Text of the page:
There were two defamation (libel and slander), one breach of privacy and one harassment claims issued on the media and communications list last week.

Last Week in the Courts

We are not aware of any media-related cases or judgments that were heard or delivered last week.

Media Law in Other Jurisdictions


The Guardian has a comprehensive article “Ben Roberts-Smith: a war hero’s reputation at stake in Australia’s defamation ‘trial of the century’“.  The evidence has now been completed after 99 days and there will be a break until 18 July 2022 for final submissions.

Former Labour MP Kristina Keneally’s has been forced to restore her social media accounts despite her vow to move offline as she leaves political life to ensure her apology for “false and defamatory” material remains available.

The head of the Queensland police union has threatened legal action against a prominent domestic violence academic and her employer, after she claimed in an interview that the union “protected” a policing culture that was systemically failing to safeguard victims of domestic abuse, the Guardian reports.


Google has stepped up its campaign against the Online News Act, insisting that the legislation could “break” its search engine. Colin McKay, who leads public policy and government relations for Google in Canada, wrote to every MP and senator to express his company’s concerns about the legislation, the Press Gazette reports.


The EU’s top telecom regulator BEREC is set to issue new net neutrality rules, after the European Court of Justice found that discriminatory zero-rating plans such as T-Mobile’s StreamOn and Vodafone’s Pass violate Europe’s net neutrality law, the Centre of Internet and Society reports.

DLA Piper has provided a summary of the 5 things you need to know about the EU Commission’s draft Regulation on the European Health Data Space.

DLA Piper also has an article on the European Council and Parliament’s recent agreement on measures for high common level of cybersecurity across the EU (NIS2), which is set to replace the current Directive on Security of Network and Information Systems (NIS Directive).


The French Data Protection Authority (CNIL) has published its Annual Activity Report for 2021. The report notably shows a significant increase in the CNIL’s activity. Read the Hunton Andrews Kurth summary here.

Hong Kong

Following the November 2021 consultation on updating Hong Kong’s copyright regime, the Government reported that the Copyright (Amendment) Bill 2022 was gazetted on 27 May 2022. A copy of the Copyright (Amendment) Bill 2022 can be found here.  IPKat’s summary can be read here.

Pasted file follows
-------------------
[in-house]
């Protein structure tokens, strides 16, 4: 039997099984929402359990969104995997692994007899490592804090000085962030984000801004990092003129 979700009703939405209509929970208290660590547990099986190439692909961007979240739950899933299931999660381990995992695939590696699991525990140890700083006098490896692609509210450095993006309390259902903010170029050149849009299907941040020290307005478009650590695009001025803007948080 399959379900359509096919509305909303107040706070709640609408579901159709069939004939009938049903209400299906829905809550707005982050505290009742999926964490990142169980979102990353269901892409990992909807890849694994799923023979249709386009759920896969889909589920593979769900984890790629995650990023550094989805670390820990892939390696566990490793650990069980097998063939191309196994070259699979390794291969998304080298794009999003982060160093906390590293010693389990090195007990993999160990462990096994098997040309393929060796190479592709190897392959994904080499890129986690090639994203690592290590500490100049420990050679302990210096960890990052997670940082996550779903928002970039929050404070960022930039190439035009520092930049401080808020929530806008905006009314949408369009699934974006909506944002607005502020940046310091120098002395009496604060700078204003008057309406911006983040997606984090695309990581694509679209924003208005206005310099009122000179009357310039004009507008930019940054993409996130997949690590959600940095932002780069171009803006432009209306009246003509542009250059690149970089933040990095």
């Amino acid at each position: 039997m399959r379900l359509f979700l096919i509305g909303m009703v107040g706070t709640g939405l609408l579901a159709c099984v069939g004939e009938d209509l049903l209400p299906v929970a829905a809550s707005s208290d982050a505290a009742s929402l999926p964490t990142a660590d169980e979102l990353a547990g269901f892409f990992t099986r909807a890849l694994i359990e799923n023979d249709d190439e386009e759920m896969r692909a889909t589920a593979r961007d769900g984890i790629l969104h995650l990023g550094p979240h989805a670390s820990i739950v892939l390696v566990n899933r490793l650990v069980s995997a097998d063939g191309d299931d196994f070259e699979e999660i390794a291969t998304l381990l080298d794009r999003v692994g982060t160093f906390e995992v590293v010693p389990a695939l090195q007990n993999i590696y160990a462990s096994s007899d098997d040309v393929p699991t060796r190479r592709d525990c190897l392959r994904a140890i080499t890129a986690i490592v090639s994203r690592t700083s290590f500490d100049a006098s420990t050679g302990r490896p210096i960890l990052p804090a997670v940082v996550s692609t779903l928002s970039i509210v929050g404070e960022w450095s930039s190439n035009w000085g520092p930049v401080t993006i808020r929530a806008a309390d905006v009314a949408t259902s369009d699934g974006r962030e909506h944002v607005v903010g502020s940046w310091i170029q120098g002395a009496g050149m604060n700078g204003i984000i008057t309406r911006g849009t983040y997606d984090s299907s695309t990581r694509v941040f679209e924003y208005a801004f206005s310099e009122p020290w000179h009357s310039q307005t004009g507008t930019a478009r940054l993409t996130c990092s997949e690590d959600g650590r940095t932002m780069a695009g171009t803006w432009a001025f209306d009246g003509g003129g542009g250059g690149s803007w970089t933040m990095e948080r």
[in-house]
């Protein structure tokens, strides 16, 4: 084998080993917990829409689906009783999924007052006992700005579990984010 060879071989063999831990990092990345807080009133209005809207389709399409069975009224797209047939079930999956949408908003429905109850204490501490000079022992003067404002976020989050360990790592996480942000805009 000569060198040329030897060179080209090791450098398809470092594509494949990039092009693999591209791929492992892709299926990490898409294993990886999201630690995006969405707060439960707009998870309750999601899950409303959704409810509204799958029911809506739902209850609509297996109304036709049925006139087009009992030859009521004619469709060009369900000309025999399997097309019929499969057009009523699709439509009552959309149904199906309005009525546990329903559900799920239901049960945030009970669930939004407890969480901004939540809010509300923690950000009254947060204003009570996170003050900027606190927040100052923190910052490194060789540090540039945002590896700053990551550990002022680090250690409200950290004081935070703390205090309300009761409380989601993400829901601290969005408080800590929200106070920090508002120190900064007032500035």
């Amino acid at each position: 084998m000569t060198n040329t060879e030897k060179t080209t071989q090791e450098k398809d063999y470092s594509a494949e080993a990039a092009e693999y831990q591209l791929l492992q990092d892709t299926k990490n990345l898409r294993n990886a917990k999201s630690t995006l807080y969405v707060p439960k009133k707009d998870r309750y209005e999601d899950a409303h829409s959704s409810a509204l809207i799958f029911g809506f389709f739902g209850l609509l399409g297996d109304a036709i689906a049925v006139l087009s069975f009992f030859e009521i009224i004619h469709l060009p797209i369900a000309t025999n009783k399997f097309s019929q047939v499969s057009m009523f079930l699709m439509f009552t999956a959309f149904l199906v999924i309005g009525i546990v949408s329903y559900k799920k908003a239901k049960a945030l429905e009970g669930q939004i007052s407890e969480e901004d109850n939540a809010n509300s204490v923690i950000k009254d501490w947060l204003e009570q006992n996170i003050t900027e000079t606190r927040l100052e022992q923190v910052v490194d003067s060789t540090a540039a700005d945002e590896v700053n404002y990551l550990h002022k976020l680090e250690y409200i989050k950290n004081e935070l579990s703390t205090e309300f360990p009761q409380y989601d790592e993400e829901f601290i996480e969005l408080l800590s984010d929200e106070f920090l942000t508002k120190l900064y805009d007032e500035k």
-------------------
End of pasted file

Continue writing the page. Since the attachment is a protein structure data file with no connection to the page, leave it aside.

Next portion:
DLA Piper provides a summary of the recently published Recommended Model Contractual Clauses for cross-border transfers of personal data.


In an open letter to the Irish Times, privacy experts have raised concerns over the use of facial recognition technologies by the Garda, accusing them of being “unnecessary and disproportionate,” and potentially leading to chilling effects.  Read the UCD Centre for Digital Policy’s summary here.

Meta is facing a “potentially large fine” from Ireland’s Data Protection Commission over children’s data processing violations on its Instagram platform, the Irish Times reports.


Thailand’s Personal Data Protection Act (PDPA) has entered into force after three years of delays. The PDPA, originally enacted in May 2019, provides for a one-year grace period, with the main operative provisions of the law originally set to come into force in 2020.

Research and Resources

 Next Week in the Courts 

On 8 June 2022 there will be a directions hearing the case of Hills v Fomukong Epse Tabe before Collins Rice J.

On 9 June 2022 there will be the trial of preliminary issue in the case of The Duke of Sussex v Associated Newspapers before Nicklin J.

On the same day there will an application in the Soriano v Societe d’exploitation de l’Hebdomadaire Le Point before Collins Rice J.

Reserved Judgments

Wright v McCormack, heard on 23 May 2022 (Chamberlain J).

Vardy v Rooney, heard on 10-13 , and 16, 17 and 19 May 2022 (Steyn J).

BW Legal Services v Trustpilot A/S, heard 17 and 18 May 2022 (Tipples J)

 LCG v. OVD, heard on 4 May 2022 (Murray J).

 XXX v Persons Unknown , heard on 12 April 2022 (Chamberlain J).

 Banks v Cadwalladr 14, 17 to 19 and 21 January 2022 (Steyn J).

 Goldsmith v Bissett-Powell, heard on 13 January 2022 (Julian Knowles J).

 Driver v Crown Prosecution Service, heard on 8 December 2021 (Julian Knowles J).

 Haviland v The Andrew Lownie Literary Agency Ltd., heard on 27 July 2021 (Murray J).

 Masarir v Kingdom of Saudi Arabia., heard 15 and 16 June 2021 (Julian Knowles J).

This Round Up was compiled by Colette Allen who is the host of Newscast on Dr Thomas Bennett and Professor Paul Wragg’s The Media Law Podcast (@MediaLawPodcast).